Sri Ramakrishna would present before his devotees different facets of God during his conversations. Once he was talking to them about devotees who look upon God as someone very compassionate. He used to refer to his conversation with some devotees from the Sikh community. Once he said that one day some Sikhs met him in front of the Kali Temple (at Dakshineshwar) and told him that God was compassionate. He asked them as to whom was God compassionate. The devotees were surprised and they said that God was compassionate to everyone. Then Sri Ramakrishna told them, “We are all his children. Does compassion to one’s own children means much? The father must look after his children. Otherwise, do you expect the people of the neighbourhood to bring them up? Will those who say that God is compassionate ever understand that we are God’s children?”
The devotees then asked him that whether one should not say that God was compassionate. In reply Sri Ramakrishna said that one should do so as long as one is in the initial stages of spiritual evolution, i.e. during the days of sadhana. After realising God, one rightly feels that God is one’s own such as Father and Mother. Till one realises God, one feels that he or she is far away from Him and doesn’t belong to him in an intimate sense.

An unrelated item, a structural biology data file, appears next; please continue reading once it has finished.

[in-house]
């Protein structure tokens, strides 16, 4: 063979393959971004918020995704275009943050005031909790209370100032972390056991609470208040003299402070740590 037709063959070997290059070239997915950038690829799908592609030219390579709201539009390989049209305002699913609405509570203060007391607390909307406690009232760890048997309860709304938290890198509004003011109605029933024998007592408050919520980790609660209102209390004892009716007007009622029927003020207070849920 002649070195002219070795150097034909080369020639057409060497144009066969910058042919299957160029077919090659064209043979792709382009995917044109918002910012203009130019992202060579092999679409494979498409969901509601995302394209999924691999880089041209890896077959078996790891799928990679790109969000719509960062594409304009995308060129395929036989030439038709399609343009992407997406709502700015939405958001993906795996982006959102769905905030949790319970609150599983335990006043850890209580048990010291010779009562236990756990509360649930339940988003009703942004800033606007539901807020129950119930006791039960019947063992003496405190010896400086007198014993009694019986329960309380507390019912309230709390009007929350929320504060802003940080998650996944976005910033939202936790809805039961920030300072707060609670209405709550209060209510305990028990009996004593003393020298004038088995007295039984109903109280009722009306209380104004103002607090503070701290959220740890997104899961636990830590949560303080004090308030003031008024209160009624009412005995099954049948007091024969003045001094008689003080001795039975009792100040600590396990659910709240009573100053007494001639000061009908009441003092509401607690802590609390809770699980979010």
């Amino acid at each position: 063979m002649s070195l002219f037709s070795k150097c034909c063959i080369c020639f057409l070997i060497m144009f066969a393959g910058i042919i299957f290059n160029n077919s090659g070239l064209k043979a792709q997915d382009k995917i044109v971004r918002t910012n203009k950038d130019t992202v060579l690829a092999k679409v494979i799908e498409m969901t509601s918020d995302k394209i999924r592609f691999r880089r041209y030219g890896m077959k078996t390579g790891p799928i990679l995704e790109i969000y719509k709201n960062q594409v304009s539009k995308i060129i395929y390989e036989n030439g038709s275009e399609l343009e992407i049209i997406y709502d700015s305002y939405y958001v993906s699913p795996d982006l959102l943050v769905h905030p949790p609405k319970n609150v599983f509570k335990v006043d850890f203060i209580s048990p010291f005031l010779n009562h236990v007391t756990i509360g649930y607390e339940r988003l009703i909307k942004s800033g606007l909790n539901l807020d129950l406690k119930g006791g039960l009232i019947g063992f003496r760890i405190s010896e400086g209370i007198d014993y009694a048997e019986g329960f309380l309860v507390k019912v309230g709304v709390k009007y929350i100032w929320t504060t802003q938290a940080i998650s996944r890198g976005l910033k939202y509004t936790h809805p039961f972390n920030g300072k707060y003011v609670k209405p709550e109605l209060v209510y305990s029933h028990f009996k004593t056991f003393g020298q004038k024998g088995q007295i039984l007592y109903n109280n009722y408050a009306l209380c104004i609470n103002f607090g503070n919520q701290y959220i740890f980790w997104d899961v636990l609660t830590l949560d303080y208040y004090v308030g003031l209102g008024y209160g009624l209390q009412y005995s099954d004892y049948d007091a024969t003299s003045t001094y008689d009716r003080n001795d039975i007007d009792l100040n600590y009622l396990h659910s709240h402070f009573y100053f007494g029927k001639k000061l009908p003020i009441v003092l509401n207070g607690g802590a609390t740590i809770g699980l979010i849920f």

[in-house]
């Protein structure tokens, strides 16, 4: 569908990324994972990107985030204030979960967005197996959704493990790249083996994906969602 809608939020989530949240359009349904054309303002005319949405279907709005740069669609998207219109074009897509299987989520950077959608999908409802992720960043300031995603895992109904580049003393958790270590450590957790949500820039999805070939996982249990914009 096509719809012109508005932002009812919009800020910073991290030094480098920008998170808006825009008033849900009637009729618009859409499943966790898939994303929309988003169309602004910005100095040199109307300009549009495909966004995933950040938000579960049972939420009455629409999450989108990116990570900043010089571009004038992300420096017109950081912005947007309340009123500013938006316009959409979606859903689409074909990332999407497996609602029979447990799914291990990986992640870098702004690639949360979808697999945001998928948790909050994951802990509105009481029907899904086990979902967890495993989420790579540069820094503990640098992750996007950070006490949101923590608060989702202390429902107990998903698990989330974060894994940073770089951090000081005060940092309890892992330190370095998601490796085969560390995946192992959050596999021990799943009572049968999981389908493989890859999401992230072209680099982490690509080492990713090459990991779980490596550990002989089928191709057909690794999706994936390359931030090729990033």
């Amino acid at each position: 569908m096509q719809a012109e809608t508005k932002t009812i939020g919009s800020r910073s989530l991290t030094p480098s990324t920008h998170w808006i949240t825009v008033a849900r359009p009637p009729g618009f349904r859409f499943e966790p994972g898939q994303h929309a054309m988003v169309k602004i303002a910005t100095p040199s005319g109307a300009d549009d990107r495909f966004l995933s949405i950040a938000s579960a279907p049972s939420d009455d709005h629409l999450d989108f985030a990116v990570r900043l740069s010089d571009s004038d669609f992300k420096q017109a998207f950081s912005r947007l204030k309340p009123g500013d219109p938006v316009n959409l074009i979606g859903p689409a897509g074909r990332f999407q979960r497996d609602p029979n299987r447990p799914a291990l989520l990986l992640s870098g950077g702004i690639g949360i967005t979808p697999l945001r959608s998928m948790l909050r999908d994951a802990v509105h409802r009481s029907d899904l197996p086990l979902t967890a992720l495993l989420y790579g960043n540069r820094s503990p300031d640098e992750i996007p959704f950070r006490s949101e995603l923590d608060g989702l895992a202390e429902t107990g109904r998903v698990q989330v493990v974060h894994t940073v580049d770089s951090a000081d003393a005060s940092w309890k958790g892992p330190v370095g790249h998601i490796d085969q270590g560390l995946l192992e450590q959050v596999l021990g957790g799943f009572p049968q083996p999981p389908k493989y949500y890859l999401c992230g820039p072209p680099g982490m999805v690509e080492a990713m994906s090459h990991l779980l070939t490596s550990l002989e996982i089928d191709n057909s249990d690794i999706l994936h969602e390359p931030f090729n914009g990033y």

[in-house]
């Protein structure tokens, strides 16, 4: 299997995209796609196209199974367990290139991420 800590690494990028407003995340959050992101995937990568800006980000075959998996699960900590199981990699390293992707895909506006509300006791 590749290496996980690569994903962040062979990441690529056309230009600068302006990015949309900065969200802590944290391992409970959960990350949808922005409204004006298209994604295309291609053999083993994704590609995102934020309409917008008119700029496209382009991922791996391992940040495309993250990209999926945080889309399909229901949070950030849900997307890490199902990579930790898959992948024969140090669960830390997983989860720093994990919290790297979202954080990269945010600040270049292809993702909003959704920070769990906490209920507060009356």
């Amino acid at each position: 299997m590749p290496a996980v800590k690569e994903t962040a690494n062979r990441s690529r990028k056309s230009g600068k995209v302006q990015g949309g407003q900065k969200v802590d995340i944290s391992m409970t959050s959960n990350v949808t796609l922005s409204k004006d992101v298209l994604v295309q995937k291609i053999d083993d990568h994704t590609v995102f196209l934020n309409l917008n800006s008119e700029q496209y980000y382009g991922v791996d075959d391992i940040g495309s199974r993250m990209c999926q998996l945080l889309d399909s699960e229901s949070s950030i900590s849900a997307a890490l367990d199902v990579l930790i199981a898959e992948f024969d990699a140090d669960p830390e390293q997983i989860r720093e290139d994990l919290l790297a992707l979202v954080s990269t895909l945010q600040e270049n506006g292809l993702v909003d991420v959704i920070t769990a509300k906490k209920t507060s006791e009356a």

Thus Sri Ramakrishna would say that our idea of God evolves and reaches a higher and higher state as we progress in spiritual life. Initially, it starts with an idea of a powerful God sitting far away in the sky and ruling with a rod. The devotee obeys Him out of fear. But as one progresses in sadhana, fear slowly gives way to compassion. The devotee feels that God is compassionate and kind. Such a God protects His devotees. As one advances further slowly, the idea of a loving God emerges and finally the devotee understands His love as unconditional and all-embracing.
– by Swami Shantatmanandaji, published in the ‘Sacred Books of the East’ column, Sunday Guardian, 3rd Aug 2013